Adverse Possession

Adverse possession is a principle of real estate law that allows a person who possesses land belonging to another person for an extended period of time, to claim legal ownership of the land. Each state has different statues and time elements required for adverse possession. When adverse possession is in place, it only pertains to the property that the person has possessed. If the property owner has title to a greater area, the possessor is not entitled to obtain all of it. To explore this concept, consider the following adverse possession definition.

Noun

  1. The occupation of land owned by another person with the intention of claiming it as one’s own.

Origin

Late-Middle English

Elements of Adverse Possession

Though state statues differ, they all require the same basic elements of adverse possession. The law states that the possession of the property must be (1) actual, (2) open and notorious, (3) exclusive, (4) hostile, (5) under cover of claim or right, (6) and continuous and uninterrupted for the statutory time period.

  1. Actual possession – the person occupying the land must have physical possession, acting in a manner of a property owner, which is different from only visiting. For example, hunting yearly on the property does not qualify as adverse possession.
  2. Open and notorious – the person occupying the land must act as the owner by engaging in acts consistent with the property’s purpose. Such acts must generally be observed by others to be typical of that expected of an owner.
  3. Exclusive occupation – the person occupying the land must do so exclusively, not sharing the land with the true owner or with the public in general.
  4. Hostility – the person possessing the land shows his intent to hold specific boundaries regardless of the official boundary line.
  5. Under cover of claim or right – the person possessing the property makes a claim that is based upon a legal error, which in turn leads him to believe he is the actual owner of the property.
  6. Continuous and uninterrupted – all of the acts defined by law must occur during the specified time limit in order for the possessor to successfully claim the land.

Additional Requirements of Adverse Possession

Additional requirements of adverse possession that vary state by state may include:

  • The individual occupying the land must have made improvements to the property in question
  • Possession of the land was not taken by force
  • A legal document giving the claimant title to the property must be filed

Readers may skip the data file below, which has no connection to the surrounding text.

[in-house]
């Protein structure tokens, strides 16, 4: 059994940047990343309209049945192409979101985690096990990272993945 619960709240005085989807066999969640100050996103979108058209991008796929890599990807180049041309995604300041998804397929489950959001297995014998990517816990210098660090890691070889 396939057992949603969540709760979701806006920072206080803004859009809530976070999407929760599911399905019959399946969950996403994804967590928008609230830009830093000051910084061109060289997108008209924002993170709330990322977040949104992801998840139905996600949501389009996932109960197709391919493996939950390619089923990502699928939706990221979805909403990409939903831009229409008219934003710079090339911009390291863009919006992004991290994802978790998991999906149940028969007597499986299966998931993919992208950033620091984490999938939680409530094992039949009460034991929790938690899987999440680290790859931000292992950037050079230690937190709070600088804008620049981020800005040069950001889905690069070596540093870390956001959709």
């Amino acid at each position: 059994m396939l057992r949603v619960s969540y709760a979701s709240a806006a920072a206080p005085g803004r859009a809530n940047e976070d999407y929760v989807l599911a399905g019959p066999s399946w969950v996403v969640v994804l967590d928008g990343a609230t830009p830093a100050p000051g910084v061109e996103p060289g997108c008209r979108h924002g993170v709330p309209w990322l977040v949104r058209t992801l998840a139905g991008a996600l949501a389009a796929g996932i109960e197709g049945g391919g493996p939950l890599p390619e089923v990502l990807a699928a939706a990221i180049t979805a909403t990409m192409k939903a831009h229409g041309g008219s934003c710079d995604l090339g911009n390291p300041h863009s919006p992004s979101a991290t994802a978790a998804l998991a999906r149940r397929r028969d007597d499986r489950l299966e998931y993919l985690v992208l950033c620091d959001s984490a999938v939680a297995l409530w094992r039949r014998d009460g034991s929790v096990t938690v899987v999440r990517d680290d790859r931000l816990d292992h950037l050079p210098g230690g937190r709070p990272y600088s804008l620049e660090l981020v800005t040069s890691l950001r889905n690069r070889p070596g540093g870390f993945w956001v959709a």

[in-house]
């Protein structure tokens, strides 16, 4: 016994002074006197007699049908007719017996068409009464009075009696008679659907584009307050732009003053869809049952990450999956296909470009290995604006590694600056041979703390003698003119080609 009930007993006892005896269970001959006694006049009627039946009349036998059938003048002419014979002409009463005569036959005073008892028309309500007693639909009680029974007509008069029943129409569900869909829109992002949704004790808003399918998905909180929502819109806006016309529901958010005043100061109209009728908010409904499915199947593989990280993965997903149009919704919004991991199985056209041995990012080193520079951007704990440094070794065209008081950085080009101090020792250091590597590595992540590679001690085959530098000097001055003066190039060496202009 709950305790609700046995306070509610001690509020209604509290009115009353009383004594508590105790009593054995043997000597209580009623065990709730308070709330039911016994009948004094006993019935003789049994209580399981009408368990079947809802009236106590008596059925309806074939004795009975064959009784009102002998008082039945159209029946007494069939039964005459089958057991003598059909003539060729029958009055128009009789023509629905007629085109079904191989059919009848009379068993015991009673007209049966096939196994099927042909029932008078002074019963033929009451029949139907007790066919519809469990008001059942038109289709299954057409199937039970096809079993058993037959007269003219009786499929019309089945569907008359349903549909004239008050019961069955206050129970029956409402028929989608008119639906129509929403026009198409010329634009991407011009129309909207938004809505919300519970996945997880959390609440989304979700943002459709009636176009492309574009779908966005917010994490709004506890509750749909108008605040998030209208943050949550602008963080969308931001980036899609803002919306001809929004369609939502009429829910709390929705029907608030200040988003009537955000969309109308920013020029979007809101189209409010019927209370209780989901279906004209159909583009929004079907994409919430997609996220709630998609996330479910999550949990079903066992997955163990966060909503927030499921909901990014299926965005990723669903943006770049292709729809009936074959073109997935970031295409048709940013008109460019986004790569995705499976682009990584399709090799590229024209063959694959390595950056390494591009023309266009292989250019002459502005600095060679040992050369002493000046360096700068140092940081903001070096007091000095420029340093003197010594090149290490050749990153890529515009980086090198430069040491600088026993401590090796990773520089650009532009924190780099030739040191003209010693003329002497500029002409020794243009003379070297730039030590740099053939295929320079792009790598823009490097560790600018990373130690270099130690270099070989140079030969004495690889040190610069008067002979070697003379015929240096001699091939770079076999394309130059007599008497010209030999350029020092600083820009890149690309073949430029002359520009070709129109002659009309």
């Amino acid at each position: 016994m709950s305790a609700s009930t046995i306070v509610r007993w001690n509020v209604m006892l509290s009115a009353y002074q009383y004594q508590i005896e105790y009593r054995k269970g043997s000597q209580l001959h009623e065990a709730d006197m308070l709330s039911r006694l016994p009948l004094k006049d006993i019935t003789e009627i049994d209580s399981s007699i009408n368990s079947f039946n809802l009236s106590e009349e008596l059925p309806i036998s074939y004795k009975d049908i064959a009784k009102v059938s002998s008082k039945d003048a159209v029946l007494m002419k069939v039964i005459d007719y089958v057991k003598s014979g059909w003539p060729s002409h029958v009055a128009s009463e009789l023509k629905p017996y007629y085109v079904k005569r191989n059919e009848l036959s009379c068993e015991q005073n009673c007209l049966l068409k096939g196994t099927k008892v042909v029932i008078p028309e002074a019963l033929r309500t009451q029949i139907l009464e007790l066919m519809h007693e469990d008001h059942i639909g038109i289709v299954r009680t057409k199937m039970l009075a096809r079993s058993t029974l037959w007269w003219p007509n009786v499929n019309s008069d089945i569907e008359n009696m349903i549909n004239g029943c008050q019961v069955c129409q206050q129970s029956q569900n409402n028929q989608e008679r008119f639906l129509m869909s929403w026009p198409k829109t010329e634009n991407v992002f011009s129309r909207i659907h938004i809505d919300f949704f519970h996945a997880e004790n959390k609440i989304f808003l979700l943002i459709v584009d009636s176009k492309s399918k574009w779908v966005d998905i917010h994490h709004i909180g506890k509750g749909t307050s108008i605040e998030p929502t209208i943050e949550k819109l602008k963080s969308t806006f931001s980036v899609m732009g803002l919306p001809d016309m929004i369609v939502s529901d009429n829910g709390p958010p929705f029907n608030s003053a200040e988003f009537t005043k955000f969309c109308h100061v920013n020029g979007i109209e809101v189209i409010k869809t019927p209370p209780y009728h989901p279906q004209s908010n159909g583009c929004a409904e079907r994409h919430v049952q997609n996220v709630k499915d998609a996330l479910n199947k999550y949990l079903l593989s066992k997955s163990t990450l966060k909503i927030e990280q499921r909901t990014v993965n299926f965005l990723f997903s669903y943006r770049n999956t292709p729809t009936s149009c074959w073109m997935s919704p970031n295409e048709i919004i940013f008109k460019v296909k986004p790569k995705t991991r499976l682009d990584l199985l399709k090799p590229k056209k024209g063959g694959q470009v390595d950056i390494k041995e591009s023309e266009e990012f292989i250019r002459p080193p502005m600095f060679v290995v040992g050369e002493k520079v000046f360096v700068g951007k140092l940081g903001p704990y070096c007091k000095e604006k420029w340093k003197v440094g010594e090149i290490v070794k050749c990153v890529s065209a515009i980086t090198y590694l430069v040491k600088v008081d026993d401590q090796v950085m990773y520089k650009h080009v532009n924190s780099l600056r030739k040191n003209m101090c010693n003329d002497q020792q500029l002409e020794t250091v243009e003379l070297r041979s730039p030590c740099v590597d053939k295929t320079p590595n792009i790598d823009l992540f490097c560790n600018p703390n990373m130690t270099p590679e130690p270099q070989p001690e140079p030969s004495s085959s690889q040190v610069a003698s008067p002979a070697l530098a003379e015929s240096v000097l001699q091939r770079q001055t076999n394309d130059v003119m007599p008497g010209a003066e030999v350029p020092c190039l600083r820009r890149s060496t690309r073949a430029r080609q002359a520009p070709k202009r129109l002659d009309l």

Statutory Time Period

Each state’s laws specifies the amount of time a person must have possession of the property before it can be legally claimed. For example, in Kentucky, a person must occupy the land for at least 15 years, while California requires a person to occupy the land for only 5 to 7 years. California requires the least amount of time of all the states. Some states even require the person to have paid the property taxes during the statutory time period.

Example of Adverse Possession

A common example of adverse possession is the case of two neighbors who share a property line. With no markers to clearly define the property line they have shared for years, one neighbor installs a fence that, in actuality, is about 4 feet on his neighbor’s side. Years later the property is sold, and the new buyer claims the extra land on his side of the fence. This happens frequently in the U.S. Sometimes the parties simply agree to the new boundary, but property prices and other considerations urge others take the matter to court in an adverse possession lawsuit.

Common Defenses to Adverse Possession

There are, of course, exceptions and defenses to adverse possession. For example, land owned by a municipality (city, county, or state) cannot be claimed by adverse possession. Other defenses to a claim of adverse possession may include:

  • The person using the property was granted permission by the owner
  • The use to which the property has been put is not sufficient to claim an “open and notorious” act of ownership
  • The property was being shared by people other than the person claiming adverse possession during the statutory time period

Protecting Property Against Adverse Possession

Land owners should keep an eye on any property they own but do not frequently visit. Protecting property against adverse possession by squatters may be effectively done by taking the following steps:

  • Place No Trespassing signs on the property
  • Block entrances to the property
  • Give written permission to any individual or entity allowed to use the property
  • Call the police if trespassing or unauthorized use is suspected
  • File an eviction against an unauthorized user of the land
  • Seek legal counsel if the property owner suspects someone will claim adverse possession

Related Legal Terms and Issues

  • Foreclosure – the act of taking possession of a mortgaged property when the buyer fails to make required payments
  • Title – a legal document that specifically states the owner or possession of something, as in real or personal property
  • Reasonable Use – the use of land or water in a manner that is legal and just
  • Trespassing – the act of entering someone’s land or property without permission
  • Statutory Period – a period of time defined by law or statute

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